Binomial Theorem/General Binomial Theorem

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Theorem

Let $\alpha \in \R$ be a real number.

Let $x \in \R$ be a real number such that $\left|{x}\right| < 1$.


Then:

\(\displaystyle \left({1 + x}\right)^\alpha\) \(=\) \(\displaystyle \sum_{n \mathop = 0}^\infty \frac {\alpha^{\underline n} } {n!} x^n\) $\quad$ $\quad$
\(\displaystyle \) \(=\) \(\displaystyle \sum_{n \mathop = 0}^\infty \dbinom \alpha n x^n\) $\quad$ $\quad$
\(\displaystyle \) \(=\) \(\displaystyle \sum_{n \mathop = 0}^\infty \frac 1 {n!} \left({\prod_{k \mathop = 0}^{n - 1} \left({\alpha - k}\right)}\right) x^n\) $\quad$ $\quad$
\(\displaystyle \) \(=\) \(\displaystyle 1 + \alpha x + \dfrac {\alpha \left({\alpha - 1}\right)} {2!} x^2 + \dfrac {\alpha \left({\alpha - 1}\right) \left({\alpha - 2}\right)} {3!} x^3 + \cdots\) $\quad$ $\quad$

where:

$\alpha^{\underline n}$ denotes the falling factorial
$\dbinom \alpha n$ denotes a binomial coefficient.


Proof 1

Let $R$ be the radius of convergence of the power series:

$\displaystyle f \left({x}\right) = \sum_{n \mathop = 0}^\infty \frac {\prod \limits_{k \mathop = 0}^{n - 1} \left({\alpha - k}\right)} {n!} x^n$


Then:

\(\displaystyle \frac 1 R\) \(=\) \(\displaystyle \lim_{n \mathop \to \infty} \frac {\left\vert{\alpha \left({\alpha - 1}\right) \cdots \left({\alpha - n}\right)}\right\vert} {\left({n + 1}\right)!} \frac {n!} {\left\vert{\alpha \left({\alpha - 1}\right) \cdots \left({\alpha - n + 1}\right)}\right\vert}\) $\quad$ Radius of Convergence from Limit of Sequence $\quad$
\(\displaystyle \) \(=\) \(\displaystyle \lim_{n \mathop \to \infty} \frac {\left\vert{\alpha - n}\right\vert} {n + 1}\) $\quad$ $\quad$
\(\displaystyle \) \(=\) \(\displaystyle 1\) $\quad$ $\quad$

Thus for $\left|{x}\right| < 1$, Power Series is Differentiable on Interval of Convergence applies:

$\displaystyle D_x f \left({x}\right) = \sum_{n \mathop = 1}^\infty \frac {\prod \limits_{k \mathop = 0}^{n - 1} \left({\alpha - k}\right)} {n!} n x^{n - 1}$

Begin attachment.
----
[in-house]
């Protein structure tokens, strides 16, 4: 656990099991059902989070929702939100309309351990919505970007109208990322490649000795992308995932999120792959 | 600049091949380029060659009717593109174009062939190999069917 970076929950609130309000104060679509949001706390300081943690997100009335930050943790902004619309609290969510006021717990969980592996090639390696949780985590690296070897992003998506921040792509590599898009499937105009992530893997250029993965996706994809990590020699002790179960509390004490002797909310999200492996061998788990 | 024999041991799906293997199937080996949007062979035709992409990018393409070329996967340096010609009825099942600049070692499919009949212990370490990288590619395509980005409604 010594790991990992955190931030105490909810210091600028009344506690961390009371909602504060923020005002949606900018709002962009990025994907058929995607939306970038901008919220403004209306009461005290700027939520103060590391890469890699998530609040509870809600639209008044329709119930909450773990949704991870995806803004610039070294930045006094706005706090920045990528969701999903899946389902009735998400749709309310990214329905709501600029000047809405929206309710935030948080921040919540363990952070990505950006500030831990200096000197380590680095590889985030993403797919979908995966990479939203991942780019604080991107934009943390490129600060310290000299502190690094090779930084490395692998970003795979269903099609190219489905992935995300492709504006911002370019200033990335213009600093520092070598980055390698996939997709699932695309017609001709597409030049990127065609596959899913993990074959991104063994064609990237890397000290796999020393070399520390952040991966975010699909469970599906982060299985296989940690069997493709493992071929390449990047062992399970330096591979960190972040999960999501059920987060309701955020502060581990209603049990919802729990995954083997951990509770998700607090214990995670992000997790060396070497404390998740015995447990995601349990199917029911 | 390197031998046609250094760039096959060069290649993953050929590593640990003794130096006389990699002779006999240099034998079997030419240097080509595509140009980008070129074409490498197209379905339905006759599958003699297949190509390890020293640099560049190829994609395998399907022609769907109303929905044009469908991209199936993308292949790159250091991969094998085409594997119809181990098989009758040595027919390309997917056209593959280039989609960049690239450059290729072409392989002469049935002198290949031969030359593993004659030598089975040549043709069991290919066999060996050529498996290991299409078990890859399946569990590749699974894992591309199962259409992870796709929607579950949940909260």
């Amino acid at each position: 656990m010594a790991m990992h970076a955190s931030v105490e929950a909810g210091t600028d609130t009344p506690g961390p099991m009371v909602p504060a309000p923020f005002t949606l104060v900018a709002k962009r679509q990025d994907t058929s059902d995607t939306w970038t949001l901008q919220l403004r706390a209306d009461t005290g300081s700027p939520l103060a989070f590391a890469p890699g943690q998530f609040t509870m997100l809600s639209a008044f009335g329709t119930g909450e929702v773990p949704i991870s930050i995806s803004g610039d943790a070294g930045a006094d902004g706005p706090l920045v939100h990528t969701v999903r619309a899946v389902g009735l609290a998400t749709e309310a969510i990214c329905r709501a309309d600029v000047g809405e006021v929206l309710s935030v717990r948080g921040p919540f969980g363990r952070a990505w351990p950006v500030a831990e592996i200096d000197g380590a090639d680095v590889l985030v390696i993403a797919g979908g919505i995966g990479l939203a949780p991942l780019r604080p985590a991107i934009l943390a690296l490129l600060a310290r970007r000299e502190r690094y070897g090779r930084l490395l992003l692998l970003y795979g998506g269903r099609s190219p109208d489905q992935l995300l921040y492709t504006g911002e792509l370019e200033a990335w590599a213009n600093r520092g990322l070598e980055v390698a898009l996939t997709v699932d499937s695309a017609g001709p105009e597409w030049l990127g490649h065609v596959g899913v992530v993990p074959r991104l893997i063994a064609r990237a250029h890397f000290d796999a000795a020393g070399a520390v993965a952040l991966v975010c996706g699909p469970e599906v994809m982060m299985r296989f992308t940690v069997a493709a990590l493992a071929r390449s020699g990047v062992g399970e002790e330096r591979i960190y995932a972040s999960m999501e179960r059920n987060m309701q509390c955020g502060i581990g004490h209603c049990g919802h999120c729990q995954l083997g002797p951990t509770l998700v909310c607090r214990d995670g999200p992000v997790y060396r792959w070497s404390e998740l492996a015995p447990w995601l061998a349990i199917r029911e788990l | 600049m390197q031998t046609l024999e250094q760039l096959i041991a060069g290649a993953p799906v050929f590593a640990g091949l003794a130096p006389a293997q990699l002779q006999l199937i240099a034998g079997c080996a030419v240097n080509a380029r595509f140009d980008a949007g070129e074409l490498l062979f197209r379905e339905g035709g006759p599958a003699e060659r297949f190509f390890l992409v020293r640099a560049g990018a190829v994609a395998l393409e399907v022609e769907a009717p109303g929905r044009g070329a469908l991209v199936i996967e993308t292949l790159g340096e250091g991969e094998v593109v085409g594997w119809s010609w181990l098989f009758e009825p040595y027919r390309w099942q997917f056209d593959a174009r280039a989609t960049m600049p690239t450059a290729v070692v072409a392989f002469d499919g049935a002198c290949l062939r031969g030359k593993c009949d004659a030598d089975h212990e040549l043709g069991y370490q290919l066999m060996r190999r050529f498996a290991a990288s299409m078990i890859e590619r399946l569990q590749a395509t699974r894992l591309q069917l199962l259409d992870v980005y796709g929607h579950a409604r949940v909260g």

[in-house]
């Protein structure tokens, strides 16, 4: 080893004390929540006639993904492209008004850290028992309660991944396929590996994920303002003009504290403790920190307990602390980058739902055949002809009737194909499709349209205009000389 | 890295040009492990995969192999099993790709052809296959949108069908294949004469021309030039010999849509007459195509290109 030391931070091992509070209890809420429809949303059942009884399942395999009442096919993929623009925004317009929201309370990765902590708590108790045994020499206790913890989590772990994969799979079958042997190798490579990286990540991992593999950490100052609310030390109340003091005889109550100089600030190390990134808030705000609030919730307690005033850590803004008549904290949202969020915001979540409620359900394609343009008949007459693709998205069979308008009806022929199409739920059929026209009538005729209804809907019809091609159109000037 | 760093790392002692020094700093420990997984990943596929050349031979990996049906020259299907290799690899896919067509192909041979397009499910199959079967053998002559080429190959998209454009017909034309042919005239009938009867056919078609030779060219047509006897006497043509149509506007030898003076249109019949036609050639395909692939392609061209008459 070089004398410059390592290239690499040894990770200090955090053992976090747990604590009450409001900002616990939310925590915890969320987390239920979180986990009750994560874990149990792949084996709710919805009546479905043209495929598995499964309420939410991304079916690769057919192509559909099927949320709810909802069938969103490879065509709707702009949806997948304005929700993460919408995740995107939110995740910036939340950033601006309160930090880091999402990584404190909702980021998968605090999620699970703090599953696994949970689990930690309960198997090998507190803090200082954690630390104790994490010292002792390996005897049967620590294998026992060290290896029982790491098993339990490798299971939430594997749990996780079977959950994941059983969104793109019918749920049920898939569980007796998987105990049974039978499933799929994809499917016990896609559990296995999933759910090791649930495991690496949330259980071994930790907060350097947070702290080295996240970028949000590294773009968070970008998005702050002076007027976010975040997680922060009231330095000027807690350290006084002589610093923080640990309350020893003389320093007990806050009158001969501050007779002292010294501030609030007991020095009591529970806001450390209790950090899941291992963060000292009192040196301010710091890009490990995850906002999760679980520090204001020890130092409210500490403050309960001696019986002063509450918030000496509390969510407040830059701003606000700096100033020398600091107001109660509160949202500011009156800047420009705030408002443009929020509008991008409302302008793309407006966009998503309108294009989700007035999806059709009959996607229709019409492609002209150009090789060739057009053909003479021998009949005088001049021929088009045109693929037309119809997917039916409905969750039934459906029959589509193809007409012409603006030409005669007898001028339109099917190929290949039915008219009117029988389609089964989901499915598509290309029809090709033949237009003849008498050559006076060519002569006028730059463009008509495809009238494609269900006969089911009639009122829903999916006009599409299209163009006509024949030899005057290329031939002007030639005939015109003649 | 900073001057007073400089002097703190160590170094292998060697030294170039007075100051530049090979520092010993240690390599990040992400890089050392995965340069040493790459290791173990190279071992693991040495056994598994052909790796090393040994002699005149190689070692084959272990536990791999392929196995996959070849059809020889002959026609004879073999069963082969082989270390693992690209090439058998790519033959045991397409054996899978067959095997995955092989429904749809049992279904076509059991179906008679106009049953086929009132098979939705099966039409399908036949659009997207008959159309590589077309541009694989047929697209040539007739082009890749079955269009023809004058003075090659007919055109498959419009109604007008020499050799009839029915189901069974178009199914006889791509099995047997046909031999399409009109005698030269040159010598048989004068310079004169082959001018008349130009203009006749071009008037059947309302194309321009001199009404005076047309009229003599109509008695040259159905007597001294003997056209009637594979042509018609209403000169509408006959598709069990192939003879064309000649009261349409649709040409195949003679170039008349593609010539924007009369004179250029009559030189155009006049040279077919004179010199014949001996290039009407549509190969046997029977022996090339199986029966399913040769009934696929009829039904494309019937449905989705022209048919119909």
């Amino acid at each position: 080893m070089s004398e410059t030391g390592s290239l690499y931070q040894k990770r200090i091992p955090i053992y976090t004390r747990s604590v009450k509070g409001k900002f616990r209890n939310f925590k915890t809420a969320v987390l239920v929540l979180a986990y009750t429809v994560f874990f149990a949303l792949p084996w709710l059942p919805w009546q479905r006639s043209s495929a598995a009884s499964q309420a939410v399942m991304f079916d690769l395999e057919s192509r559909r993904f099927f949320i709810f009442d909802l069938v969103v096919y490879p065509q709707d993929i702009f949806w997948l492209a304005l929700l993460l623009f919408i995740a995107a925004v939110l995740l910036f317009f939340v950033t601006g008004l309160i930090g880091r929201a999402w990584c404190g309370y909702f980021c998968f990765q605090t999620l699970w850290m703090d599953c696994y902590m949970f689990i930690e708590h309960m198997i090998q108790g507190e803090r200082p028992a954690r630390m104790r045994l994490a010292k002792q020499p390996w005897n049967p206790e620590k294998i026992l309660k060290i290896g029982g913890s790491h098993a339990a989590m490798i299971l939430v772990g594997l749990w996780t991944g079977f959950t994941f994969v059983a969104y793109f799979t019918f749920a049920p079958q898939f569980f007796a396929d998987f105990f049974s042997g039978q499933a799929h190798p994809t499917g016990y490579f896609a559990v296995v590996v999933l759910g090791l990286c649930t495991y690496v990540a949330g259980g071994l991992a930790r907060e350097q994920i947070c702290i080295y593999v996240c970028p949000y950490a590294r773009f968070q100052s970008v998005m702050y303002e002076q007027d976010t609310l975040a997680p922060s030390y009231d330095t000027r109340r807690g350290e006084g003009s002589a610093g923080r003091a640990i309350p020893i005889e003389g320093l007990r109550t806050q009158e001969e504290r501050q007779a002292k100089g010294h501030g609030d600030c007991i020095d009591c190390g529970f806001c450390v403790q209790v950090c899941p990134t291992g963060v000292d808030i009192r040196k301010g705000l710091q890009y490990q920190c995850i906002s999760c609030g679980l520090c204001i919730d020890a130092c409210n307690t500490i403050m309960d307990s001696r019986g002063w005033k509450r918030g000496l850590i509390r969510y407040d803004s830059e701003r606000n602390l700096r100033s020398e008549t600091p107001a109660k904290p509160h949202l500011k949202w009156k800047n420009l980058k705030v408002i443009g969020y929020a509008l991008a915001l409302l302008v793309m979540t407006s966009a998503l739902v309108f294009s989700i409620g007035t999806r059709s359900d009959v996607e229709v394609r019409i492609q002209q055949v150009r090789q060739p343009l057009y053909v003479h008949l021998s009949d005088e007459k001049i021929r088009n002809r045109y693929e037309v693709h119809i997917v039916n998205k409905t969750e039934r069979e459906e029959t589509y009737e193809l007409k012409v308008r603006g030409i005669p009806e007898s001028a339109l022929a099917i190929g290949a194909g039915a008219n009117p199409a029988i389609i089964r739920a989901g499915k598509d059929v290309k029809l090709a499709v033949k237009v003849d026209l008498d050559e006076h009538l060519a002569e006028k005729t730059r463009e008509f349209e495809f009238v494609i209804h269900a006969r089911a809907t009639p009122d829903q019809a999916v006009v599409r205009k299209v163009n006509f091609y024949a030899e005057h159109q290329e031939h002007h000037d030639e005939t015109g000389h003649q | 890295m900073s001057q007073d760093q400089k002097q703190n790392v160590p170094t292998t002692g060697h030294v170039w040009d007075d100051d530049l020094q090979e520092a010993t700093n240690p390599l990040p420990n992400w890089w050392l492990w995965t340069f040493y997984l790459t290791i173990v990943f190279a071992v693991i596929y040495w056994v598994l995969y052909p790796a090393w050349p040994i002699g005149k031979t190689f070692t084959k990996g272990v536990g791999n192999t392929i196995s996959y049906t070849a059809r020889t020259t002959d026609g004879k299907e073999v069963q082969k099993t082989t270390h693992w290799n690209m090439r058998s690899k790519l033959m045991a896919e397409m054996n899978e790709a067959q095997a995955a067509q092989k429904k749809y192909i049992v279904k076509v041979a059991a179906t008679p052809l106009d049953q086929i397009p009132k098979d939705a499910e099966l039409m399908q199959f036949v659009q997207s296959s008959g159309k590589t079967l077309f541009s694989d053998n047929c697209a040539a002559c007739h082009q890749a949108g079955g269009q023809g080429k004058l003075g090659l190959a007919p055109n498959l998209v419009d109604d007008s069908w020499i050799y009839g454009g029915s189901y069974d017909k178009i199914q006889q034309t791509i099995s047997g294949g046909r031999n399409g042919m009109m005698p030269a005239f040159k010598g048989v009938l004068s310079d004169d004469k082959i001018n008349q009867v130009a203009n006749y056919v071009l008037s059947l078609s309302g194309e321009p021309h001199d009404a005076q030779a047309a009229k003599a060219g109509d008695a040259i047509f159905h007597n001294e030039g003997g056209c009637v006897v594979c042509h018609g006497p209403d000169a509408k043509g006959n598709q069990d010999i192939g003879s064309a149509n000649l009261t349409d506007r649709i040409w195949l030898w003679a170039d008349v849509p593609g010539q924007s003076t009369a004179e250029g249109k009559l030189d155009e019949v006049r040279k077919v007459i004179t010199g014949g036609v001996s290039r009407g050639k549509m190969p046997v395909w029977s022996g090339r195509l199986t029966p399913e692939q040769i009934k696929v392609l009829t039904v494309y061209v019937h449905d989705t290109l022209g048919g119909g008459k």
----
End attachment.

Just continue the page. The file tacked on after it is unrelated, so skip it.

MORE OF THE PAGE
This leads to:

\(\displaystyle \left({1 + x}\right) D_x f \left({x}\right)\) \(=\) \(\displaystyle \sum_{n \mathop = 1}^\infty \frac {\prod \limits_{k \mathop = 0}^{n-1} \left({\alpha - k}\right)} {\left({n - 1}\right)!} x^{n - 1} + \sum_{n \mathop = 1}^\infty \frac {\prod \limits_{k \mathop = 0}^{n - 1} \left({\alpha - k}\right)} {\left({n - 1}\right)!} x^n\) $\quad$ $\quad$
\(\displaystyle \) \(=\) \(\displaystyle \alpha + \sum_{n \mathop = 1}^\infty \left({\frac {\prod \limits_{k \mathop = 0}^n \left({\alpha - k}\right)} {n!} + \frac {\prod \limits_{k \mathop = 0}^{n - 1}\left({\alpha - k}\right)} {\left({n - 1}\right)!} }\right)x^n\) $\quad$ $\quad$
\(\displaystyle \) \(=\) \(\displaystyle \alpha + \sum_{n \mathop = 1}^\infty \frac {\prod \limits_{k \mathop = 0}^n \left({\alpha - k}\right)} {\left({n - 1}\right)!} \left({\frac 1 n + \frac 1 {\alpha - n} }\right)x^n\) $\quad$ $\quad$
\(\displaystyle \) \(=\) \(\displaystyle \alpha + \sum_{n \mathop = 1}^\infty \frac {\prod \limits_{k \mathop = 0}^n \left({\alpha - k}\right)} {\left({n - 1}\right)!} \ \frac \alpha {n \left({\alpha - n}\right)} x^n\) $\quad$ $\quad$
\(\displaystyle \) \(=\) \(\displaystyle \alpha \left({1 + \sum_{n \mathop = 1}^\infty \frac {\prod \limits_{k \mathop = 0}^{n - 1} \left({\alpha - k}\right)} {n!} x^n}\right)\) $\quad$ $\quad$
\(\displaystyle \) \(=\) \(\displaystyle \alpha f \left({x}\right)\) $\quad$ $\quad$

Gathering up:

$\left({1 + x}\right) D_x f \left({x}\right) = \alpha f \left({x}\right)$

Thus:

$D_x \left({\dfrac {f \left({x}\right)} {\left({1 + x}\right)^\alpha}}\right) = -\alpha \left({1 + x}\right)^{-\alpha - 1} f \left({x}\right) + \left({1 + x}\right)^{-\alpha} D_x f \left({x}\right) = 0$

So $f \left({x}\right) = c \left({1 + x}\right)^\alpha$ when $\left|{x}\right| < 1$ for some constant $c$.

But $f \left({0}\right) = 1$ and hence $c = 1$.

$\blacksquare$


Proof 2

From Sum over k of r-kt choose k by r over r-kt by z^k:

$\displaystyle \sum_n \dbinom {\alpha - n t} k \dfrac \alpha {\alpha - n t} z^n = x^\alpha$

where:

$z = x^{t + 1} - x^t$
$x = 1$ for $z = 0$.

Setting $t = 0$:

\(\displaystyle \sum_k \dbinom {\alpha - n \times 0} n \dfrac \alpha {\alpha - n \times 0} z^n\) \(=\) \(\displaystyle x^\alpha\) $\quad$ $\quad$
\(\displaystyle \leadsto \ \ \) \(\displaystyle \sum_n \dbinom \alpha n \dfrac \alpha \alpha z^n\) \(=\) \(\displaystyle \left({1 + z}\right)^\alpha\) $\quad$ $\quad$
\(\displaystyle \leadsto \ \ \) \(\displaystyle \sum_n \dbinom \alpha n z^n\) \(=\) \(\displaystyle \left({1 + z}\right)^\alpha\) $\quad$ $\quad$

$\blacksquare$


Historical Note

The General Binomial Theorem was first conceived by Isaac Newton during the years $1665$ to $1667$ when he was living in his home in Woolsthorpe.

He announced the result formally, in letters to Henry Oldenburg on $13$th June $1676$ and $24$th October $1676$ but did not provide a proper proof (at that time the need for the appropriate level of rigor had not been recognised).

Leonhard Paul Euler made an incomplete attempt in $1774$, but the full proof had to wait for Carl Friedrich Gauss to provide it in $1812$.

This was, in fact, the first time anything about infinite summations was proved adequately.


Sources